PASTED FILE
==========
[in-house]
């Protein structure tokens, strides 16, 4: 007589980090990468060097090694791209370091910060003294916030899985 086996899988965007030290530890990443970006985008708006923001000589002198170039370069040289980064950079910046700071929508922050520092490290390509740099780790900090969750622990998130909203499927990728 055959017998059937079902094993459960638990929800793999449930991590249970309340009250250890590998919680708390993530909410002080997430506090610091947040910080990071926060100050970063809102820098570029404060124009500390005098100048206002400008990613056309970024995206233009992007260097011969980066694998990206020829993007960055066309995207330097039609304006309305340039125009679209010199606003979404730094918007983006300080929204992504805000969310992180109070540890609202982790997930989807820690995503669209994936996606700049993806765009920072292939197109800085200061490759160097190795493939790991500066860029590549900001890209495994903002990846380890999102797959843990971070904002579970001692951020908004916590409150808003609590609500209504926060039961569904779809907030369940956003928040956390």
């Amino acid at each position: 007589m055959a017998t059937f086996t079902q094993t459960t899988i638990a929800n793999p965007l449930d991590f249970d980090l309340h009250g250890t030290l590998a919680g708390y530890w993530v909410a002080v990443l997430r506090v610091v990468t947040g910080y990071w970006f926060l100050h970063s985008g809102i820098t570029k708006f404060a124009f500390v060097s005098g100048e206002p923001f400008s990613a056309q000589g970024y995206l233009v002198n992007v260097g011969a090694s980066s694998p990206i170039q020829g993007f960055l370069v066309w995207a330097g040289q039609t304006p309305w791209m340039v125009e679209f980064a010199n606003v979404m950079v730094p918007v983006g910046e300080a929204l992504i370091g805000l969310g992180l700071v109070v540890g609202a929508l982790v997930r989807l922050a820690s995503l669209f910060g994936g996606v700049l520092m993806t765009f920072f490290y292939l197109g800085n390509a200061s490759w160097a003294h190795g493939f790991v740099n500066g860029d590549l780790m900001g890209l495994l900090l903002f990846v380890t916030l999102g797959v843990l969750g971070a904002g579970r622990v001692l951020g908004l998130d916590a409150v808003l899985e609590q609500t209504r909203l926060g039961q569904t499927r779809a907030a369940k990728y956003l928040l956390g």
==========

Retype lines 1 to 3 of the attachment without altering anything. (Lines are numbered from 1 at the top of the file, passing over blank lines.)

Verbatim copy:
[in-house]
């Protein structure tokens, strides 16, 4: 007589980090990468060097090694791209370091910060003294916030899985 086996899988965007030290530890990443970006985008708006923001000589002198170039370069040289980064950079910046700071929508922050520092490290390509740099780790900090969750622990998130909203499927990728 055959017998059937079902094993459960638990929800793999449930991590249970309340009250250890590998919680708390993530909410002080997430506090610091947040910080990071926060100050970063809102820098570029404060124009500390005098100048206002400008990613056309970024995206233009992007260097011969980066694998990206020829993007960055066309995207330097039609304006309305340039125009679209010199606003979404730094918007983006300080929204992504805000969310992180109070540890609202982790997930989807820690995503669209994936996606700049993806765009920072292939197109800085200061490759160097190795493939790991500066860029590549900001890209495994903002990846380890999102797959843990971070904002579970001692951020908004916590409150808003609590609500209504926060039961569904779809907030369940956003928040956390």
């Amino acid at each position: 007589m055959a017998t059937f086996t079902q094993t459960t899988i638990a929800n793999p965007l449930d991590f249970d980090l309340h009250g250890t030290l590998a919680g708390y530890w993530v909410a002080v990443l997430r506090v610091v990468t947040g910080y990071w970006f926060l100050h970063s985008g809102i820098t570029k708006f404060a124009f500390v060097s005098g100048e206002p923001f400008s990613a056309q000589g970024y995206l233009v002198n992007v260097g011969a090694s980066s694998p990206i170039q020829g993007f960055l370069v066309w995207a330097g040289q039609t304006p309305w791209m340039v125009e679209f980064a010199n606003v979404m950079v730094p918007v983006g910046e300080a929204l992504i370091g805000l969310g992180l700071v109070v540890g609202a929508l982790v997930r989807l922050a820690s995503l669209f910060g994936g996606v700049l520092m993806t765009f920072f490290y292939l197109g800085n390509a200061s490759w160097a003294h190795g493939f790991v740099n500066g860029d590549l780790m900001g890209l495994l900090l903002f990846v380890t916030l999102g797959v843990l969750g971070a904002g579970r622990v001692l951020g908004l998130d916590a409150v808003l899985e609590q609500t209504r909203l926060g039961q569904t499927r779809a907030a369940k990728y956003l928040l956390g």